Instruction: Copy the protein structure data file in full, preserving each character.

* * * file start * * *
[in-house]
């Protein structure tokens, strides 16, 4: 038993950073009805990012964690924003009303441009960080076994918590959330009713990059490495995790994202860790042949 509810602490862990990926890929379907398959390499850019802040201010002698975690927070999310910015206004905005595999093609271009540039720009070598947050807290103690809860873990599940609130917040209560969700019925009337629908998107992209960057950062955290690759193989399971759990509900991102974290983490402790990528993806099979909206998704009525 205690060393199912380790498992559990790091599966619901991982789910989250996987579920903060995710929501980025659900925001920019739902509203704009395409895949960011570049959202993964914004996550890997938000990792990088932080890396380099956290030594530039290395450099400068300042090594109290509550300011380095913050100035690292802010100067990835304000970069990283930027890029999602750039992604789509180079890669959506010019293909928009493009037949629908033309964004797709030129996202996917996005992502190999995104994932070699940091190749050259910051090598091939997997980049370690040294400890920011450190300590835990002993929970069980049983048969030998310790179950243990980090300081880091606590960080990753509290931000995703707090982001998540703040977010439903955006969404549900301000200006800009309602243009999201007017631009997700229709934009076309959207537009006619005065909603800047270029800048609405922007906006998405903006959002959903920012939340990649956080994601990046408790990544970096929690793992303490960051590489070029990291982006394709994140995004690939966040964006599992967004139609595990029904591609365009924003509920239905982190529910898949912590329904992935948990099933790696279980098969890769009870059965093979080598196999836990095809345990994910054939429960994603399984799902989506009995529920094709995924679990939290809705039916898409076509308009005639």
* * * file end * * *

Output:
[in-house]
């Protein structure tokens, strides 16, 4: 038993950073009805990012964690924003009303441009960080076994918590959330009713990059490495995790994202860790042949 509810602490862990990926890929379907398959390499850019802040201010002698975690927070999310910015206004905005595999093609271009540039720009070598947050807290103690809860873990599940609130917040209560969700019925009337629908998107992209960057950062955290690759193989399971759990509900991102974290983490402790990528993806099979909206998704009525 205690060393199912380790498992559990790091599966619901991982789910989250996987579920903060995710929501980025659900925001920019739902509203704009395409895949960011570049959202993964914004996550890997938000990792990088932080890396380099956290030594530039290395450099400068300042090594109290509550300011380095913050100035690292802010100067990835304000970069990283930027890029999602750039992604789509180079890669959506010019293909928009493009037949629908033309964004797709030129996202996917996005992502190999995104994932070699940091190749050259910051090598091939997997980049370690040294400890920011450190300590835990002993929970069980049983048969030998310790179950243990980090300081880091606590960080990753509290931000995703707090982001998540703040977010439903955006969404549900301000200006800009309602243009999201007017631009997700229709934009076309959207537009006619005065909603800047270029800048609405922007906006998405903006959002959903920012939340990649956080994601990046408790990544970096929690793992303490960051590489070029990291982006394709994140995004690939966040964006599992967004139609595990029904591609365009924003509920239905982190529910898949912590329904992935948990099933790696279980098969890769009870059965093979080598196999836990095809345990994910054939429960994603399984799902989506009995529920094709995924679990939290809705039916898409076509308009005639």